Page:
Opinion: It’s what you do with freemium that counts
Still suspicious of free-to-play games? Don’t judge them by the first generation, says PopCap’s Giordano Contestabile.
Talking about ourselves is one of our favorite occupations in the game industry. Even more so when a trend presents itself that holds the promise (or menace, depending on your point of view) of reshaping the way games are made, consumed and enjoyed. When that happens, the soul-searching, pontificating and resulting debate can become overwhelming, obscured in a cloud of Internet-enabled, knee-jerk rage at the opportunities brought about by ‘change’.
In the past year or so, the uncontested poster boy for this phenomenon has been the freemium model, defined as the publishing of games that are free to play, but allow for the purchase of in-game items with virtual currency. Taking away the barrier of entry of a purchase price, combined with the rise of connected platforms that allow for easier discovery and consumption of games, constitutes a major opportunity for the game industry to go from a (large) niche of relatively dedicated players to a much wider audience of billions.
It’s pretty clear, in my opinion, how this represents a chance for large publishers and indies alike to try out new ideas that would not be feasible with a traditional publishing model, while reaching a much larger number of players. Lower barriers of entry, a more equal footing for small and large developers and a much larger market: what’s not to like?
Plenty, at least according to the curmudgeons that make up a (very) vocal minority of the game industry, and to the Cassandras that predict this growing trend will bring ruin on our beloved activity, replacing engaging gameplay with repetitive, exploitative viral mechanics.
My opinion is that, for the most part, such commentators are looking at the way this model was implemented in the very first wave of games that took advantage of it, and making an age-old mistake of failing to see the forest for the trees. What we have seen up until now, I believe, is not at all representative of the potential of the model.
The freemium model has been dominant in Asia for a long time, but in the Western world has come to prominence with the emergence of social games, and in particular games playable on the Facebook platform, starting in 2007. The first experiments in that sense could barely be defined “games”, and were simplistic “applications” built by web developers with little or no exposure to game design, aiming to take advantage of the platform’s viral features for rapid growth. As players started to engage with those products and to enjoy them, the same developers and several new entrants (still, by and large, without a specific gaming background) started to iterate and improve on their early releases, building experiences that were still thin on gameplay, and based mostly on social interaction.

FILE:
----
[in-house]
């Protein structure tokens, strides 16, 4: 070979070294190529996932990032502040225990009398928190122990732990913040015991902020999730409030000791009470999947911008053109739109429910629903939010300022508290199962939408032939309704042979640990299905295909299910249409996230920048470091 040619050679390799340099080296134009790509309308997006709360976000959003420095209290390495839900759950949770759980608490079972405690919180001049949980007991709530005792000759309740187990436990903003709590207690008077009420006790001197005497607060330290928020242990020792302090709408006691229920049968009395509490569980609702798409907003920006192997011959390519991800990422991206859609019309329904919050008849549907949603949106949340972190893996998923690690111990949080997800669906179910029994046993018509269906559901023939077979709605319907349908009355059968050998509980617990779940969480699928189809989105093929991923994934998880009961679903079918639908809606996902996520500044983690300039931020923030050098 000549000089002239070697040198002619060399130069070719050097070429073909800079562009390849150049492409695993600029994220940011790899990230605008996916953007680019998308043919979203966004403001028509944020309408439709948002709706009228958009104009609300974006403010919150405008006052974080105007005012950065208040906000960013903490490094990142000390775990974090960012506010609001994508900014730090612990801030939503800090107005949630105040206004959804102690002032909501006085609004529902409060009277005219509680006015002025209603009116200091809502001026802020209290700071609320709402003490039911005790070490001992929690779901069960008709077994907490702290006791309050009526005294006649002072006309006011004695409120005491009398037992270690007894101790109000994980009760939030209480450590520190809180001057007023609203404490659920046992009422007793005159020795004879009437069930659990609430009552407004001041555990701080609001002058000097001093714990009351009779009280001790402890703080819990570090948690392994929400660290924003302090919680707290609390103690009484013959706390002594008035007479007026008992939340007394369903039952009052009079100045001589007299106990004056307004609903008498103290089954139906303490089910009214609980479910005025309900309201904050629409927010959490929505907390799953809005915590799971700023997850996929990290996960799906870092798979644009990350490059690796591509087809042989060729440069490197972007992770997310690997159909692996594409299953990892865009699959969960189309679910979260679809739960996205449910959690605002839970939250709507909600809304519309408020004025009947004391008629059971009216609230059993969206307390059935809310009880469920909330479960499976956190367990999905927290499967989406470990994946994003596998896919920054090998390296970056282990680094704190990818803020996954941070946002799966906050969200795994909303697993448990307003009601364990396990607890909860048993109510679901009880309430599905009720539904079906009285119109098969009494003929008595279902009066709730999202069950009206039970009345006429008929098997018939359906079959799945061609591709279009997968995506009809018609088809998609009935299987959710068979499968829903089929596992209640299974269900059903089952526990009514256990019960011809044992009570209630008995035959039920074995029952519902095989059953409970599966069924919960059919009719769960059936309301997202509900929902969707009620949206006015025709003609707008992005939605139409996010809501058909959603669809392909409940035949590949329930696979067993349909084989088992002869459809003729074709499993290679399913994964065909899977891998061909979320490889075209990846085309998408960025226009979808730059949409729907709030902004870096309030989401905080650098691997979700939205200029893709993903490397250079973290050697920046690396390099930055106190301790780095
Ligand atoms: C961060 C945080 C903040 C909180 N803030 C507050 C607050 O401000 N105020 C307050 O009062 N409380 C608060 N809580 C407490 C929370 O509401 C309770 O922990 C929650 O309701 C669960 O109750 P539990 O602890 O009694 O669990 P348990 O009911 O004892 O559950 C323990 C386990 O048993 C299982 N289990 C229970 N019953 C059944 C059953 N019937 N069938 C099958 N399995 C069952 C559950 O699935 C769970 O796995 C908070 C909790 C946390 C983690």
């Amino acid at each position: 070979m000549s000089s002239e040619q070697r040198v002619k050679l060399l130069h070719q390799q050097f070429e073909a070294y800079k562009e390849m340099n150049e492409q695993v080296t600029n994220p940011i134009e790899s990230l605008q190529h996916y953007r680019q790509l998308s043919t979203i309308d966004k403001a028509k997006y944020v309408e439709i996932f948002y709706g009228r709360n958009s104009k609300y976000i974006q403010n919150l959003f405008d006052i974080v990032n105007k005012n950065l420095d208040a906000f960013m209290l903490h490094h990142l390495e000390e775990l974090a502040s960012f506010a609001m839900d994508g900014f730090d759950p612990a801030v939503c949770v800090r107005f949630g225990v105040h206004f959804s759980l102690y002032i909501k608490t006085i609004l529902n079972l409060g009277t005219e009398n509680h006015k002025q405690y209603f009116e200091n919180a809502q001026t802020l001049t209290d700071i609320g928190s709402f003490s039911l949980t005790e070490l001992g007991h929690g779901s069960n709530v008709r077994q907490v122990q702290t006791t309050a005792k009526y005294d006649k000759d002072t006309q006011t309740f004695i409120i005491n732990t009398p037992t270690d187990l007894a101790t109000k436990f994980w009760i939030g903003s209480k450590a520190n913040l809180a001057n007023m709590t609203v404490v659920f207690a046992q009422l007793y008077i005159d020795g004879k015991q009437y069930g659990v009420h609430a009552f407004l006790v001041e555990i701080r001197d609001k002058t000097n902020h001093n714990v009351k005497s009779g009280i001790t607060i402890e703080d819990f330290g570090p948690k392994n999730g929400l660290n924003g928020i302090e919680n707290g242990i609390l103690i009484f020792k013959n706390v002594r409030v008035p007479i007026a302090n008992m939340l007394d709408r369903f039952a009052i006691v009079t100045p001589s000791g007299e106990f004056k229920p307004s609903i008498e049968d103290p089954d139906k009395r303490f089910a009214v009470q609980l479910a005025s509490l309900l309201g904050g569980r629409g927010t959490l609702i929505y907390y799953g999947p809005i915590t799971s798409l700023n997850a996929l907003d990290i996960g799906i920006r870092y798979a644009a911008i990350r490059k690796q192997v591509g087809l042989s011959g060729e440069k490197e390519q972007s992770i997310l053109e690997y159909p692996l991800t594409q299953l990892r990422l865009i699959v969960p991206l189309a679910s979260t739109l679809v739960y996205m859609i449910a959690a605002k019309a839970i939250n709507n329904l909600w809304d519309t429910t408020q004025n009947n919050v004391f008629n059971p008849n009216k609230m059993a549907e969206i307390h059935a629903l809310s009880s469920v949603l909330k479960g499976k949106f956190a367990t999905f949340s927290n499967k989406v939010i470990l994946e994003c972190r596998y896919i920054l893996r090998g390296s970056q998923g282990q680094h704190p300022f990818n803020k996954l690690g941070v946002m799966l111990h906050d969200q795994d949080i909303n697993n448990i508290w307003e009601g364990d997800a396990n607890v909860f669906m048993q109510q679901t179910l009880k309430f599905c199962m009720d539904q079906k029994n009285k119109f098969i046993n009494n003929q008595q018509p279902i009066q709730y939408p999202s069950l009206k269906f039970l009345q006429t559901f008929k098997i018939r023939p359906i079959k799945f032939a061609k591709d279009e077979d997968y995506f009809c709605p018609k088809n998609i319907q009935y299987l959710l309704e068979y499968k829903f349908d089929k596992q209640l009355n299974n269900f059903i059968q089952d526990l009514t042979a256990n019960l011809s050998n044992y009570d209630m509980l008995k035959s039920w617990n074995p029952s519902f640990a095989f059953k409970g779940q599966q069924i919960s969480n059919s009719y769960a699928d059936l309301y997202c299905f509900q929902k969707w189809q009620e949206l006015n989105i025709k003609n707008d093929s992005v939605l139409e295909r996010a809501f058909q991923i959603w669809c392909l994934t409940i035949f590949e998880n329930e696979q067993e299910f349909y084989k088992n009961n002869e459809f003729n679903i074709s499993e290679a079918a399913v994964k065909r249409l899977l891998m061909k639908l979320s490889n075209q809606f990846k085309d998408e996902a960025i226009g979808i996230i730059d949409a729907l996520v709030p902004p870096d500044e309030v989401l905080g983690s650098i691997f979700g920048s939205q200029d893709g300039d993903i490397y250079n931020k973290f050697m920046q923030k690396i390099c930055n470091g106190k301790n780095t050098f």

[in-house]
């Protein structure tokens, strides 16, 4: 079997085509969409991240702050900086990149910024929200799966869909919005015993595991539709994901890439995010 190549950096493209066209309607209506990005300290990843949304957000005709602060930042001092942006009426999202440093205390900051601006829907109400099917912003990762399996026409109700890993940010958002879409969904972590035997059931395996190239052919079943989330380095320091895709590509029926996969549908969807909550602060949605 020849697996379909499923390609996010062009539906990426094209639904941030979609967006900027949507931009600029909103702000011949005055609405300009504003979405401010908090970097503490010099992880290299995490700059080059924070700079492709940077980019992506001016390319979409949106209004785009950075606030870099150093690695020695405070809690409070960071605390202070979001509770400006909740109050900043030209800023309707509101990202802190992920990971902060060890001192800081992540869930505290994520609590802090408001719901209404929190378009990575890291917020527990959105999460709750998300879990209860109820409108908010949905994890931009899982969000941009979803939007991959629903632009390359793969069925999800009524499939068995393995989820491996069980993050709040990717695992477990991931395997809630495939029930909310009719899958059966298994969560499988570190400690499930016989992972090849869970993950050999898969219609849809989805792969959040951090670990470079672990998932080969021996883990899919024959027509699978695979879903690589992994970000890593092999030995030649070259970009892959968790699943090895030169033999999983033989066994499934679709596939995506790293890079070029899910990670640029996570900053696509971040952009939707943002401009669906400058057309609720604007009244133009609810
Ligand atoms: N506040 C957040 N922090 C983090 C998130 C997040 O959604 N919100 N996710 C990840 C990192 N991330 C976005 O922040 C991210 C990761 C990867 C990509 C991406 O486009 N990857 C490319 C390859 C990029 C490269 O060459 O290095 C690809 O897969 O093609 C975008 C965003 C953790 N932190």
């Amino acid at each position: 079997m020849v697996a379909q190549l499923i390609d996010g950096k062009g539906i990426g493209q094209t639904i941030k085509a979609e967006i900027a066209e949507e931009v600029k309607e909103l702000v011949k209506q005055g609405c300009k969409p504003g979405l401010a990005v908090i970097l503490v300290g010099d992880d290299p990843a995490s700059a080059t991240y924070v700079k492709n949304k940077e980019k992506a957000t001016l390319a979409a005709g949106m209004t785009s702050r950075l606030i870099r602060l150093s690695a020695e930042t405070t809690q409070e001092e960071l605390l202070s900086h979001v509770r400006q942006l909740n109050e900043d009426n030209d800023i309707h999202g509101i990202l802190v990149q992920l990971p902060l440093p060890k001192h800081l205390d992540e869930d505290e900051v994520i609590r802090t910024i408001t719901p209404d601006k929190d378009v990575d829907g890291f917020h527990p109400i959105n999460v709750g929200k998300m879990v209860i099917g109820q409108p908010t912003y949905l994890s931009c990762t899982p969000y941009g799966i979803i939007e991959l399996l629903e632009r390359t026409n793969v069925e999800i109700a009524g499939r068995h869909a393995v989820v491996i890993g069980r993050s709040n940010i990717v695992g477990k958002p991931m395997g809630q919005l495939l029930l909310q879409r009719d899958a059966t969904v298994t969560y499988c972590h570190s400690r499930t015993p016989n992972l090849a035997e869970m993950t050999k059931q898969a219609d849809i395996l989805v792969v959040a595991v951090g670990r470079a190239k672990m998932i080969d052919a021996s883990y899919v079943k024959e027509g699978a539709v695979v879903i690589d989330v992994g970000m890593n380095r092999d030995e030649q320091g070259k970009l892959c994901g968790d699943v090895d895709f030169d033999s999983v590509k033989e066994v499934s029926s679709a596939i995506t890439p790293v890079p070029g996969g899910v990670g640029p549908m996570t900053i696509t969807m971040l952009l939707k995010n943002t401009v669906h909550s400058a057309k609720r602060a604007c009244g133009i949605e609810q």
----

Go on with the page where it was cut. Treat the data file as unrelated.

From there, it was a natural leap to taking inspiration from the Asian experience and charge players for virtual goods purchased with in-game currency. The user base was large enough to make the business model sustainable, even with the percentage of paying players being in the low single digits. Overnight, a new industry was born, attracting an increasing amount of attention and gradually introducing to videogames a large audience that until then had had limited or no exposure to them.
Fun is the thing
Since then, we have witnessed an explosion of games designed to be played socially on the web and on smartphones. While issues such as cloning and shallow gameplay are still rampant, many compelling game experiences are emerging, developed by teams that understand not only the dynamics of social games, but also that the most important feature of any game is also the most difficult to pin down: fun. And, in that sense, it’s now clear that, while game development is changing and having a deep understanding of metrics and the technology to back it off is crucial, the most effective (and probably only) way to succeed in the long term with a social game isn’t much different from what it has always been: make a game that people want to play and that will keep players entertained and engaged.
Make it fun, and people will come. Make it fun, and people will play. Make it fun, and people will want to pay.
Many in the game industry, though, are still unconvinced of the potential of this model, and suspicious of the fact that the focus seems to be on rapidly growing the audience and finding ways to monetise it, rather than on delivering great gameplay. To them, I say: you are right, many existing social games are shallow, and don’t seem to have players’ enjoyment as the foremost priority. But many are, and every day we see new ones that, while not perfect, bring innovation and a sense of fun, and advance our overall understanding of a space that’s still in a very early stage of development.
There is nothing inherently bad or wrong with freemium: all it does is give designers more freedom, enabling a much more rapid usage growth and providing the tools to measure what players actually do in the game, allowing for continuous iteration and improvement. Those are all advantages, and can be engaged to make awesome games in an array of genres, for an ever-expanding audience of ‘gamers’. Imagination being the only limit, wouldn’t joining the party be a better use of your time than complaining about it?（Source：edge-online）